Преподаватель: Viktoria Korchagova, ISP RAS (Russia).
Сложность модуля: Advanced.
Session type: Lecture & hands-on.
Software stack: OpenFOAM 4.1.
Developers of this session:
V. Korchagova, Russia
M. Kraposhin, Russia
S. Strijhak, Russia
Presentation language: English.
The noise level reduction is an actual task in aerospace, aviation, marine and automobile industries. There are a lot of different numerical approaches which can be used for noise prediction, for example direct noise computation using finite difference method; finite volume method with hybrid RANS/LES techniques; discontinuous Galerkin method; solution of linearized Euler equations; wave equation; acoustic analogies. The domain of applicability of the last two approaches is restricted mainly by far-field noise prediction, whereas first two can be used for simulation of non-linear effects in the near-field regions of the flow. Results of simulations in the near-field can be used as input data for far-field models.
The training session will start with a short introduction to computational aeroacoustics, employed numerical methods and review of capabilities implemented in
libAcoustics library together wih simple examples for verification.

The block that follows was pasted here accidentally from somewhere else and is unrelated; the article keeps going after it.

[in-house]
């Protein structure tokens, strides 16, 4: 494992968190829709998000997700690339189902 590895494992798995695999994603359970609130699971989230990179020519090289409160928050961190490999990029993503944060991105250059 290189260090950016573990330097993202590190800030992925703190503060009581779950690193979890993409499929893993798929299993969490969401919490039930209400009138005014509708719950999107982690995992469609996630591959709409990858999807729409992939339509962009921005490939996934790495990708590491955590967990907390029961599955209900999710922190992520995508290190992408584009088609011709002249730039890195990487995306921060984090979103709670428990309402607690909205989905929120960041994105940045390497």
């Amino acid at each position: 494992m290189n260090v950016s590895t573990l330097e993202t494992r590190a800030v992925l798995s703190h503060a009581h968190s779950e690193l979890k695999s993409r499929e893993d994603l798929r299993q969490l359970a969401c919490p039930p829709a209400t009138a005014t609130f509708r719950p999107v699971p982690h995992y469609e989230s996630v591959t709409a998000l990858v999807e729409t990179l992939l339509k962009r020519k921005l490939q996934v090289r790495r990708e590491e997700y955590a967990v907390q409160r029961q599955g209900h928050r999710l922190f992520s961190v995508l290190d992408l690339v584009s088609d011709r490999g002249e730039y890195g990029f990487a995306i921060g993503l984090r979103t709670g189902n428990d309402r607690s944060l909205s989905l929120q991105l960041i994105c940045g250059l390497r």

Current implementation of
libAcoustics library consists of the following modules for CAA analysis:
- Curle analogy for noise prediction generated by unsteady subsonic flow around fixed obstacles;
- Ffowcs-Williams and Hawkings analogy for noise prediction generated by unsteady subsonic and supersonic flows around fixed and moving obstacles or jets;
- Wave equation solution in the frequency domain with Boundary Element Method (BEM) for far-field simulations in linear approximation.
All capabilities are implemented in the library using functionObjects or applications providing interfaces to third party libraries (like
BEM++) if needed.
Key points of the training track are the discussion of details of implementation for different modules in
libAcoustics and verification examples running: noise generated by monopole (see figire below), dipole and cylinders in tandem. After discussion attendees will be prompted to run this cases with their own parameters.
Results of BEM solution to Helmholtz equation are shown on figure below.
It is possible to compare different methods within the scope of
libAcoustics library for monopole test – see figure below.
The attendees will require good knowledge of setting up cases, running/modifying tutorial cases as well as basic understanding of programming/compiling OpenFOAM source code. This module will be hands-on. The attendees will require a laptop with a current OpenFOAM installation or – preferably – be able to boot the conference USB stick.
Materials of this tutorial are located at git archive and can be downloaded from github.com: